- Unlicensed Contractor Disputes - Sometimes You Win, and Sometimes You Lose
- August 3, 2017 | Author: Stanley Dawe Prowse
- Law Firm: The Law Office of Stanley D. Prowse - Carlsbad Office
Years ago, the California State
Legislature decided that unlicensed building contractors were getting
out of hand, particularly unlicensed contractors doing home improvement
work. One new statute aimed at curing the problem by specifically
stating that only licensed contractors are entitled to payment.
Moreover, even if the homeowner has already paid, the homeowner is
entitled to get his money back. This is still true, but in practice it
doesn’t work too well. “Contractors” working without a license
generally have little or no assets.
Even licensed contractors with some assets can escape unscathed. In one case, the contractor built a large patio cover for a family for a substantial sum. The contractor was supposed to get a building permit. The structure was supposed to be convertible in the future to an enclosed living space. He didn’t, and it wasn’t. Furthermore, it wasn’t built in compliance with the Building Code, either as a patio cover, or as a future living space.
The homeowner would not take this lying down, despite cautionary comments from his attorney that paying fees and costs to pursue the contractor might prove to be throwing good money after bad. The contract had an arbitration clause and an attorney fee provision, so we arbitrated. The contractor also had an attorney, who refused to settle. Expert witnesses were required. The arbitration consumed hours of preparation and an entire day. The homeowner prevailed.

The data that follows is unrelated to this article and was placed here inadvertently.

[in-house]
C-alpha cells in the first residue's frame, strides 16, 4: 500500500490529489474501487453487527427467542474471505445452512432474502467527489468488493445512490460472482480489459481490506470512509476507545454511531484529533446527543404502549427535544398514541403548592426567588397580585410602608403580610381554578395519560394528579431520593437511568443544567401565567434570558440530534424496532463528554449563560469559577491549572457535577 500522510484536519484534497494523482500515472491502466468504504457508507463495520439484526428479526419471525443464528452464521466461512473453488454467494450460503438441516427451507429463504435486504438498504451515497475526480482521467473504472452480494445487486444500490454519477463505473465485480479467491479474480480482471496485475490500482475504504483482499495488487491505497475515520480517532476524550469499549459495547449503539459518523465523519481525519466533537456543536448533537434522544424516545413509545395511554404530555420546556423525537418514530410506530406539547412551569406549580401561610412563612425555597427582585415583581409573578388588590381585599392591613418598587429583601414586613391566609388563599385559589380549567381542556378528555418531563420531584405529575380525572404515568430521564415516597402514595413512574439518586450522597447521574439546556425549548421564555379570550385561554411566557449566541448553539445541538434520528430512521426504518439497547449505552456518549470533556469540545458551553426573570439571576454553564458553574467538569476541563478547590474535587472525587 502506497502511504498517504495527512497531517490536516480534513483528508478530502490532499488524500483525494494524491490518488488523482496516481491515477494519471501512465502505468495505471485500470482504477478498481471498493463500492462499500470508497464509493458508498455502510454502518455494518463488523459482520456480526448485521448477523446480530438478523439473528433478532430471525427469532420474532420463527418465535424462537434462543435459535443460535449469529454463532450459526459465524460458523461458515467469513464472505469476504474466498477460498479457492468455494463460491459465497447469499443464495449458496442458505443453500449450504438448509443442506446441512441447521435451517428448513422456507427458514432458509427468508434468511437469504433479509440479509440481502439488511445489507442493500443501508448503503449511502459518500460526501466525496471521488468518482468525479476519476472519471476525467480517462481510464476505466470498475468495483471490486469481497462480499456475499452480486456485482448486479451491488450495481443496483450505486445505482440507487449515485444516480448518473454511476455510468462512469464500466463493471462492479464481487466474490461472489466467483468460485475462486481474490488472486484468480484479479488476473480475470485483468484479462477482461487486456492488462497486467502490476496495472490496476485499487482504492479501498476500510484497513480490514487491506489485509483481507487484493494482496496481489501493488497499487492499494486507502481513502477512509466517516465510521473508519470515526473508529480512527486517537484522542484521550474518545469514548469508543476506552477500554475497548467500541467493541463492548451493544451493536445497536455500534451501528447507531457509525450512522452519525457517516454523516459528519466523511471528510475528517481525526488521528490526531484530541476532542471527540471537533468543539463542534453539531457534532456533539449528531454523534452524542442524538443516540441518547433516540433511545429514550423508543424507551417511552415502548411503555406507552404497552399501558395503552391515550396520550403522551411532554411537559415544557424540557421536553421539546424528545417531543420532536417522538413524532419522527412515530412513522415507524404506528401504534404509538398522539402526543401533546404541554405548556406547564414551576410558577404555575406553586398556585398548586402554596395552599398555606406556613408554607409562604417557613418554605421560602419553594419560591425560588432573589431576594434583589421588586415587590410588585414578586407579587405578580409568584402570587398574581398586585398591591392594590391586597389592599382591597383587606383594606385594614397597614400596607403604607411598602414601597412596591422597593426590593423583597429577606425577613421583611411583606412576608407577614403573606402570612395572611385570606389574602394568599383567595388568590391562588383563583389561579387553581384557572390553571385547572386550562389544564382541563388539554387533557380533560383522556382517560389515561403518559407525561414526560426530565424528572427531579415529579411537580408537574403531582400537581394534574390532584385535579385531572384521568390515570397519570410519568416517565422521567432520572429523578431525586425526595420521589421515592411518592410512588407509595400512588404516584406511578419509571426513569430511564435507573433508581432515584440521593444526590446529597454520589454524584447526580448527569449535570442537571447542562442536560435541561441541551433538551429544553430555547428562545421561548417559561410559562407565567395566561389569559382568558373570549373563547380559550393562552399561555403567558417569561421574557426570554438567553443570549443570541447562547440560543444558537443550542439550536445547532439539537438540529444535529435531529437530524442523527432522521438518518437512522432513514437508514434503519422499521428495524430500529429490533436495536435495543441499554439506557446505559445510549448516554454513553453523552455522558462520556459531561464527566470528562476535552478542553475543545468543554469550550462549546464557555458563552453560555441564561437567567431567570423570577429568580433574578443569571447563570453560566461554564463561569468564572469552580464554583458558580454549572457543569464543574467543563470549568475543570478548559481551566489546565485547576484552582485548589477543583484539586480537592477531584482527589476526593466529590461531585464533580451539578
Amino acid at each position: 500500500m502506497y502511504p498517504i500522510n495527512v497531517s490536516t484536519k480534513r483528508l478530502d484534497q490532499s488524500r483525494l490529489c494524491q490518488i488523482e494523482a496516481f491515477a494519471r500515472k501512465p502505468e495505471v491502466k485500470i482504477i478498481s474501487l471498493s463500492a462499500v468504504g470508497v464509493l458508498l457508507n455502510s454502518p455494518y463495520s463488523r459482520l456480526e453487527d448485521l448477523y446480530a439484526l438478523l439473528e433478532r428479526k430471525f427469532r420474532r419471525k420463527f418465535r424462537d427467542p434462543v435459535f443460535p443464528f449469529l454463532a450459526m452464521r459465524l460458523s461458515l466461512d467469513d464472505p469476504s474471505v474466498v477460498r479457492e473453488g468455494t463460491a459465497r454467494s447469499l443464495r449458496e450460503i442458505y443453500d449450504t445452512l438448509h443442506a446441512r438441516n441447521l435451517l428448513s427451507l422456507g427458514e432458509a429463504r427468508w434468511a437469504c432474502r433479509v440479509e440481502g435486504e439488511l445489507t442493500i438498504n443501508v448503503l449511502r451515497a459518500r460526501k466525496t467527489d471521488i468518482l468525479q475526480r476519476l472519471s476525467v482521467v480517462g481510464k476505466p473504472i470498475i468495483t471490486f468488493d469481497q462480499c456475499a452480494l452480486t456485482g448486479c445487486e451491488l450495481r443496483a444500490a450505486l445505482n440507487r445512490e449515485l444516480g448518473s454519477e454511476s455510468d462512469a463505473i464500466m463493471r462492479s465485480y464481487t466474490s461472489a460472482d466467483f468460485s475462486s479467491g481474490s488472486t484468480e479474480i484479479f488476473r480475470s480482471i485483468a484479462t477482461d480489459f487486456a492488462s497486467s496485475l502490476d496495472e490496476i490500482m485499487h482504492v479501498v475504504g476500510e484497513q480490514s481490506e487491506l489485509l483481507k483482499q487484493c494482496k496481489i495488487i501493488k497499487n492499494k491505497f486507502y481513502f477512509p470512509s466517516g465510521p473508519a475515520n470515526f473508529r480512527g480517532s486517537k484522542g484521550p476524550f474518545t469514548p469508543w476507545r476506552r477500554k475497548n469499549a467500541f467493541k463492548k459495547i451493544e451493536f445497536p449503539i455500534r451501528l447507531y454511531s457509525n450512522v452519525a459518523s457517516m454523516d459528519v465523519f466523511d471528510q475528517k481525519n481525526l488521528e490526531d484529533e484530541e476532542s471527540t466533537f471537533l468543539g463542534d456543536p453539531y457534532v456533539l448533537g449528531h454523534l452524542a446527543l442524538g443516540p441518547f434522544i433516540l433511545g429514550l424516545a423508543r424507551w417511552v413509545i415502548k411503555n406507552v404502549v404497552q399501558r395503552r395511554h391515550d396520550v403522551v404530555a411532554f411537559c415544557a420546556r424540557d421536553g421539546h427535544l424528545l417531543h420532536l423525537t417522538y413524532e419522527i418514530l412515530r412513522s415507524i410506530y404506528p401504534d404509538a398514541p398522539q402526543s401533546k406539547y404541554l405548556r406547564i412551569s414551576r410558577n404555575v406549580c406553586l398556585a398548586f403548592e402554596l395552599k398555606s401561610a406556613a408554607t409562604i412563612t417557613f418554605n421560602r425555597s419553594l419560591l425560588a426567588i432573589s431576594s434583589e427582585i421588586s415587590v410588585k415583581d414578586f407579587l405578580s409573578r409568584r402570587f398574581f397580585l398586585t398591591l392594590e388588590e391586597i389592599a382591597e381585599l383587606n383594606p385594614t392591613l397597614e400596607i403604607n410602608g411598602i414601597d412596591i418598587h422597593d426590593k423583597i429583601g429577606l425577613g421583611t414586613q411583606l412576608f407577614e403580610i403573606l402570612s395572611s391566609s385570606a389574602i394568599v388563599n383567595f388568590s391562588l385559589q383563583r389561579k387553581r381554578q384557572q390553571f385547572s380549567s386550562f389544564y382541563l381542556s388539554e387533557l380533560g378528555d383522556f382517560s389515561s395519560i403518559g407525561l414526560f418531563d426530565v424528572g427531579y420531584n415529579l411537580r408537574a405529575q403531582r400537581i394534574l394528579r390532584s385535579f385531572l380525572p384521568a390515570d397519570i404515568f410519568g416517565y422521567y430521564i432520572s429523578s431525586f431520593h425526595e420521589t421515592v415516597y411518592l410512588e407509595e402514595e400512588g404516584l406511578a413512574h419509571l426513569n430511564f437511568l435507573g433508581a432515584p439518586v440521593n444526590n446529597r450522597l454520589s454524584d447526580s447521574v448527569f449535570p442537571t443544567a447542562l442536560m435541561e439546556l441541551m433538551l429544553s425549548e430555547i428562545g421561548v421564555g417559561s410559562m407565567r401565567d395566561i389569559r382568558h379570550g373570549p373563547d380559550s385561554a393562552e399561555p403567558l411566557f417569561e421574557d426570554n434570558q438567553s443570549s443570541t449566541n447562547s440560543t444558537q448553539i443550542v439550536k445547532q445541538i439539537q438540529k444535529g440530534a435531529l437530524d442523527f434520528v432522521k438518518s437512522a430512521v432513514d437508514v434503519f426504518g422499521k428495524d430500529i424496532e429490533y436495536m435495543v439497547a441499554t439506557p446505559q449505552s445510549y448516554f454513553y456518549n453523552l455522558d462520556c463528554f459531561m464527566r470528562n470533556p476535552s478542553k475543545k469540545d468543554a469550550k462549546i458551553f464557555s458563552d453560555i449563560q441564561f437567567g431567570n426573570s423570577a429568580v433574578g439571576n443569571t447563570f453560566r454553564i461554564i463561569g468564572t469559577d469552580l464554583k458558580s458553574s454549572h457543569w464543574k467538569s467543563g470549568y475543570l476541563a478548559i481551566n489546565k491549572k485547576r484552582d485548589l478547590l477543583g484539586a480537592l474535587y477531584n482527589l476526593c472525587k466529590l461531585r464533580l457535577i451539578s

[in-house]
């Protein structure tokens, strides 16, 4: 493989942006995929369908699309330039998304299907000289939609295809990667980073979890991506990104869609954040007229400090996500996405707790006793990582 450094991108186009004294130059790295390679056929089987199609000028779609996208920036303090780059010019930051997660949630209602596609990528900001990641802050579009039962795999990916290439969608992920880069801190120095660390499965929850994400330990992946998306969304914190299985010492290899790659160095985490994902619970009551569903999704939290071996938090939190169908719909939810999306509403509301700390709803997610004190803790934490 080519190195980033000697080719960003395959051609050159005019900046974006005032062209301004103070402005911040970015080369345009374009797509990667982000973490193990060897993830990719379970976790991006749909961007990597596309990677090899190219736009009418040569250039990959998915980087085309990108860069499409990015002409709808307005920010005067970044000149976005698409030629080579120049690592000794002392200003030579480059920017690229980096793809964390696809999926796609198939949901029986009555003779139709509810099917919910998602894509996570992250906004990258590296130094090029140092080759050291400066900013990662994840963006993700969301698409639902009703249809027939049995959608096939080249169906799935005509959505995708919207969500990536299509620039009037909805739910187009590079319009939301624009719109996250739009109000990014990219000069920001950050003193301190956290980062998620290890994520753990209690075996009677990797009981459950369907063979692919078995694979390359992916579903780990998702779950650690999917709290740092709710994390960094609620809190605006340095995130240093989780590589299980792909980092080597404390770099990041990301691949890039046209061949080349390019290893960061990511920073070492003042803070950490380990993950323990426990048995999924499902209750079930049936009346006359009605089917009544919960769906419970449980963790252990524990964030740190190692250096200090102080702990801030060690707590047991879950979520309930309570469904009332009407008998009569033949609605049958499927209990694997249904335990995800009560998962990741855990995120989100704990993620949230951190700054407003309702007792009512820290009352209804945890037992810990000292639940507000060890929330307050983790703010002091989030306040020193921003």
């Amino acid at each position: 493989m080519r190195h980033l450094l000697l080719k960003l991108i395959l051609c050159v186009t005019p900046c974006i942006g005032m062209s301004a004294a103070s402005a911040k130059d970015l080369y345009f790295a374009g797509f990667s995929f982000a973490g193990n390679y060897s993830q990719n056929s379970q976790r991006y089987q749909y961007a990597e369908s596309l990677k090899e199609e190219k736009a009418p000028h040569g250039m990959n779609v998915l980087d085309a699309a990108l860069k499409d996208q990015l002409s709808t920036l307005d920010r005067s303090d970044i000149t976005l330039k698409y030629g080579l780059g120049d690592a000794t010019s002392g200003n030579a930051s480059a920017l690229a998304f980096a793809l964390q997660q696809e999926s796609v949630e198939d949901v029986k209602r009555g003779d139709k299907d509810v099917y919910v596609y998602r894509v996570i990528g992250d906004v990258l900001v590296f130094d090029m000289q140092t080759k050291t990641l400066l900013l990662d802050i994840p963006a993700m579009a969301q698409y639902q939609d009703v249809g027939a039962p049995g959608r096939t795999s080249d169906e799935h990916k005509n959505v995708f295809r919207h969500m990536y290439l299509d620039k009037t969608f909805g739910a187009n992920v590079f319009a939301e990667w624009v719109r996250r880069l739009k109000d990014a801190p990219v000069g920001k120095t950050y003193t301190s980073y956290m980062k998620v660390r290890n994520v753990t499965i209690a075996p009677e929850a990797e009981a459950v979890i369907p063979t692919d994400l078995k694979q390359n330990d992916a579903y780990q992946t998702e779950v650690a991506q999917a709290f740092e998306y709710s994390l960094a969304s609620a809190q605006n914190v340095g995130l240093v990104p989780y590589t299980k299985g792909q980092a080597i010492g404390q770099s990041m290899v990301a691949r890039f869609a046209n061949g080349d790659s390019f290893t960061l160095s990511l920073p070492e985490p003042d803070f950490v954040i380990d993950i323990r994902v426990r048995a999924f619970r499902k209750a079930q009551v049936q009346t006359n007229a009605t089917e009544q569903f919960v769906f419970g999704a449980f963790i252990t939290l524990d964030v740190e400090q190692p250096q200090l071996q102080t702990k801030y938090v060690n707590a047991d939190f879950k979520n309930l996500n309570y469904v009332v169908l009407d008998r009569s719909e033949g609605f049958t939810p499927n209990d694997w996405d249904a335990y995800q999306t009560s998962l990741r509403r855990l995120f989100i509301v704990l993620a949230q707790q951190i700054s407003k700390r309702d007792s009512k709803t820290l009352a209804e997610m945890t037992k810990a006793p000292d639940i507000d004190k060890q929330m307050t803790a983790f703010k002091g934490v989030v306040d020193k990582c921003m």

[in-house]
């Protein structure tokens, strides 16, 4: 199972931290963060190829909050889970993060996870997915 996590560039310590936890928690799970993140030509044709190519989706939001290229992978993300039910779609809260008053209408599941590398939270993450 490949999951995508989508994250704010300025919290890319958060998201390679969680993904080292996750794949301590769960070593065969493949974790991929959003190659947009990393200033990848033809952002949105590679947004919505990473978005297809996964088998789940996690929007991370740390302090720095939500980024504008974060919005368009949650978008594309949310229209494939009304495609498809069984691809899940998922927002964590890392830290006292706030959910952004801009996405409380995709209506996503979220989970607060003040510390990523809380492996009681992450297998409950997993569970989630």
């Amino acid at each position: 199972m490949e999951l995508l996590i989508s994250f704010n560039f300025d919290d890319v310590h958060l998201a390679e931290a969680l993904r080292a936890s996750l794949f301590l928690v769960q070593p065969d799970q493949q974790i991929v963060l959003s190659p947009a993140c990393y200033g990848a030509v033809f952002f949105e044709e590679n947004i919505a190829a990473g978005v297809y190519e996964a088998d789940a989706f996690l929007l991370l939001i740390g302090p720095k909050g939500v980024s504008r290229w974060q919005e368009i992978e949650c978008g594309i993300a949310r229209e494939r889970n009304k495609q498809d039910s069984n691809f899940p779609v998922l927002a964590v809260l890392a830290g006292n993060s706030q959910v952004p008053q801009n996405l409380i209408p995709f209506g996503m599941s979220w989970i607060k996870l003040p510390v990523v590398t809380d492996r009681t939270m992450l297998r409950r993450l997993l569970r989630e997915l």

The arbitrator awarded the homeowner both general and compensatory damages. We won! Oops. One week later the contractor filed bankruptcy. Everything he had was out of his creditors’ reach under the Bankruptcy Code.
Another new statute specifically stated the only permissible way for a contractor to prove his license at a trial was to produce a certified copy of his contractor’s license. This seems straightforward. In one case, my client sued a licensed contractor for breaching the contract, and he responded by cross-complaining against her for the balance due. The contractor and his lawyer were apparently ignorant of the statute, and failed to produce a certified copy of the license.
After confirming that the contractor had rested his case, I moved for judgment in favor of the homeowner, based on the contractor’s failure to comply with the statute. The judge granted the motion, observing that he had to follow the legislature’s instructions. This was a good thing, considering he then declined to award the homeowner any damages, and indicated the contractor would have prevailed if he had complied with the law.
On the other hand, some judges don’t regard plain English as straightforward. In another case I’m aware of, another judge simply ignored the same statute, and the contractor prevailed. So much for obeying the law.
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